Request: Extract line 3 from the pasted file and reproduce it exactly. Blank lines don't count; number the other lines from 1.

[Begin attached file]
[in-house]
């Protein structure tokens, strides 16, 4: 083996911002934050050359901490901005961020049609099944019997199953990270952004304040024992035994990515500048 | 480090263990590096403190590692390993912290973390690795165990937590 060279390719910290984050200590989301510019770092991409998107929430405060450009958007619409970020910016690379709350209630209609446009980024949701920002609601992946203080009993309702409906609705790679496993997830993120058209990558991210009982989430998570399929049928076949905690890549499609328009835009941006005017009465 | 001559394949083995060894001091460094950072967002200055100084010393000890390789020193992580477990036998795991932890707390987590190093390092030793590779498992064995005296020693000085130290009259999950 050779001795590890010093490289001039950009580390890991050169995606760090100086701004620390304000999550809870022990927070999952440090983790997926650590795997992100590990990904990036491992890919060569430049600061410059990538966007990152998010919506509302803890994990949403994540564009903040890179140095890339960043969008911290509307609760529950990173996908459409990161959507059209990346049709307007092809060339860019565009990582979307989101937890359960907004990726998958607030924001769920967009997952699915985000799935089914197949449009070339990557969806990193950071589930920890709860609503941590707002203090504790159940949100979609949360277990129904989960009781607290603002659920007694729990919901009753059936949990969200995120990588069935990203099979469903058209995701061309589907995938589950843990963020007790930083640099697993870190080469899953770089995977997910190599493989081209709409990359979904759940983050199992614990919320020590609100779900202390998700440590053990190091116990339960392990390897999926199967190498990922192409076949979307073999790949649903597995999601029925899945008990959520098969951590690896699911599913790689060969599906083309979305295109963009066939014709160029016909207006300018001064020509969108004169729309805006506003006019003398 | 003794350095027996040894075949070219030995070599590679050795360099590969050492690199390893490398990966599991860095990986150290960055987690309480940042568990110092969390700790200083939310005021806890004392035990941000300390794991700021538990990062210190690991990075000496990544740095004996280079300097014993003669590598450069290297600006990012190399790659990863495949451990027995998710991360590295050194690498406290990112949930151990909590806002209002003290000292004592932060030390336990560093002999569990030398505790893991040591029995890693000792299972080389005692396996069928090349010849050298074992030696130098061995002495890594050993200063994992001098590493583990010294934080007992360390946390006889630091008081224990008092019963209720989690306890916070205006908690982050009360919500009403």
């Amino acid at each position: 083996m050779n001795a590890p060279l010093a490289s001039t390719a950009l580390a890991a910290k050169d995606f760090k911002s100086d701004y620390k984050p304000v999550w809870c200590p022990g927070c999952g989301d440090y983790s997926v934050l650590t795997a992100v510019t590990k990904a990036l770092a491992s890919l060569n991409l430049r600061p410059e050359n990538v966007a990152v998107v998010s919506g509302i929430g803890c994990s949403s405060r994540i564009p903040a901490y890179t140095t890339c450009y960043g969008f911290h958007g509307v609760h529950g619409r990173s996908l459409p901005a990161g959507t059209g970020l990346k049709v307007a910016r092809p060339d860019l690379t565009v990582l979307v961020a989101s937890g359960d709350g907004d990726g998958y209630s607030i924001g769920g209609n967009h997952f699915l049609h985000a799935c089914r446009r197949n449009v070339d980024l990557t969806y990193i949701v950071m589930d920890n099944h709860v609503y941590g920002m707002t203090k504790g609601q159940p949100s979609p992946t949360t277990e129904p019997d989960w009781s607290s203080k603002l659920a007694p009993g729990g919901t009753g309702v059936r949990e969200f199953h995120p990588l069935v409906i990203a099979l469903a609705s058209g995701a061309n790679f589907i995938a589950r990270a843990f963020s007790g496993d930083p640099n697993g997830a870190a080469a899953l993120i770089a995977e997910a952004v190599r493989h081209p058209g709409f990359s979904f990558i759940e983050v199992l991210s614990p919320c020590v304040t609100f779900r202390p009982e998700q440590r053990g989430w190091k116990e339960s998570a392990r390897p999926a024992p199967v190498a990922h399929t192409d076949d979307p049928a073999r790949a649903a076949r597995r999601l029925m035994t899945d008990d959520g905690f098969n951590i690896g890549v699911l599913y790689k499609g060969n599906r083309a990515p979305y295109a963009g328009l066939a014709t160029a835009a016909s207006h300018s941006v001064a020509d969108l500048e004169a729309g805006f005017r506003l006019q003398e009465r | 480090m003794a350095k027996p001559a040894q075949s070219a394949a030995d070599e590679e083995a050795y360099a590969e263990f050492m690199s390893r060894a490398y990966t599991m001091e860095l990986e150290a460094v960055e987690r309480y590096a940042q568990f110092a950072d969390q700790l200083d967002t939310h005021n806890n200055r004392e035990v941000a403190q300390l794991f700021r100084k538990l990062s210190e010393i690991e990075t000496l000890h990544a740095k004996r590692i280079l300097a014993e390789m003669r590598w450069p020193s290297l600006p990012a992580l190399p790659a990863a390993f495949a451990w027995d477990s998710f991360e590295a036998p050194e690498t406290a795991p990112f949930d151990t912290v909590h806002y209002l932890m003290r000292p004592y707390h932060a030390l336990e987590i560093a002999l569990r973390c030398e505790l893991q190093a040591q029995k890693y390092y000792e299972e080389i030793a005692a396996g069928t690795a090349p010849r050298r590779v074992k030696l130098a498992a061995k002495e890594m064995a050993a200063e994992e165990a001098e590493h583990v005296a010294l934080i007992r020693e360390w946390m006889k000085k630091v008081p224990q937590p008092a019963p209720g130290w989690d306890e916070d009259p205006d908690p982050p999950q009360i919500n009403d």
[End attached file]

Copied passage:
């Amino acid at each position: 083996m050779n001795a590890p060279l010093a490289s001039t390719a950009l580390a890991a910290k050169d995606f760090k911002s100086d701004y620390k984050p304000v999550w809870c200590p022990g927070c999952g989301d440090y983790s997926v934050l650590t795997a992100v510019t590990k990904a990036l770092a491992s890919l060569n991409l430049r600061p410059e050359n990538v966007a990152v998107v998010s919506g509302i929430g803890c994990s949403s405060r994540i564009p903040a901490y890179t140095t890339c450009y960043g969008f911290h958007g509307v609760h529950g619409r990173s996908l459409p901005a990161g959507t059209g970020l990346k049709v307007a910016r092809p060339d860019l690379t565009v990582l979307v961020a989101s937890g359960d709350g907004d990726g998958y209630s607030i924001g769920g209609n967009h997952f699915l049609h985000a799935c089914r446009r197949n449009v070339d980024l990557t969806y990193i949701v950071m589930d920890n099944h709860v609503y941590g920002m707002t203090k504790g609601q159940p949100s979609p992946t949360t277990e129904p019997d989960w009781s607290s203080k603002l659920a007694p009993g729990g919901t009753g309702v059936r949990e969200f199953h995120p990588l069935v409906i990203a099979l469903a609705s058209g995701a061309n790679f589907i995938a589950r990270a843990f963020s007790g496993d930083p640099n697993g997830a870190a080469a899953l993120i770089a995977e997910a952004v190599r493989h081209p058209g709409f990359s979904f990558i759940e983050v199992l991210s614990p919320c020590v304040t609100f779900r202390p009982e998700q440590r053990g989430w190091k116990e339960s998570a392990r390897p999926a024992p199967v190498a990922h399929t192409d076949d979307p049928a073999r790949a649903a076949r597995r999601l029925m035994t899945d008990d959520g905690f098969n951590i690896g890549v699911l599913y790689k499609g060969n599906r083309a990515p979305y295109a963009g328009l066939a014709t160029a835009a016909s207006h300018s941006v001064a020509d969108l500048e004169a729309g805006f005017r506003l006019q003398e009465r | 480090m003794a350095k027996p001559a040894q075949s070219a394949a030995d070599e590679e083995a050795y360099a590969e263990f050492m690199s390893r060894a490398y990966t599991m001091e860095l990986e150290a460094v960055e987690r309480y590096a940042q568990f110092a950072d969390q700790l200083d967002t939310h005021n806890n200055r004392e035990v941000a403190q300390l794991f700021r100084k538990l990062s210190e010393i690991e990075t000496l000890h990544a740095k004996r590692i280079l300097a014993e390789m003669r590598w450069p020193s290297l600006p990012a992580l190399p790659a990863a390993f495949a451990w027995d477990s998710f991360e590295a036998p050194e690498t406290a795991p990112f949930d151990t912290v909590h806002y209002l932890m003290r000292p004592y707390h932060a030390l336990e987590i560093a002999l569990r973390c030398e505790l893991q190093a040591q029995k890693y390092y000792e299972e080389i030793a005692a396996g069928t690795a090349p010849r050298r590779v074992k030696l130098a498992a061995k002495e890594m064995a050993a200063e994992e165990a001098e590493h583990v005296a010294l934080i007992r020693e360390w946390m006889k000085k630091v008081p224990q937590p008092a019963p209720g130290w989690d306890e916070d009259p205006d908690p982050p999950q009360i919500n009403d």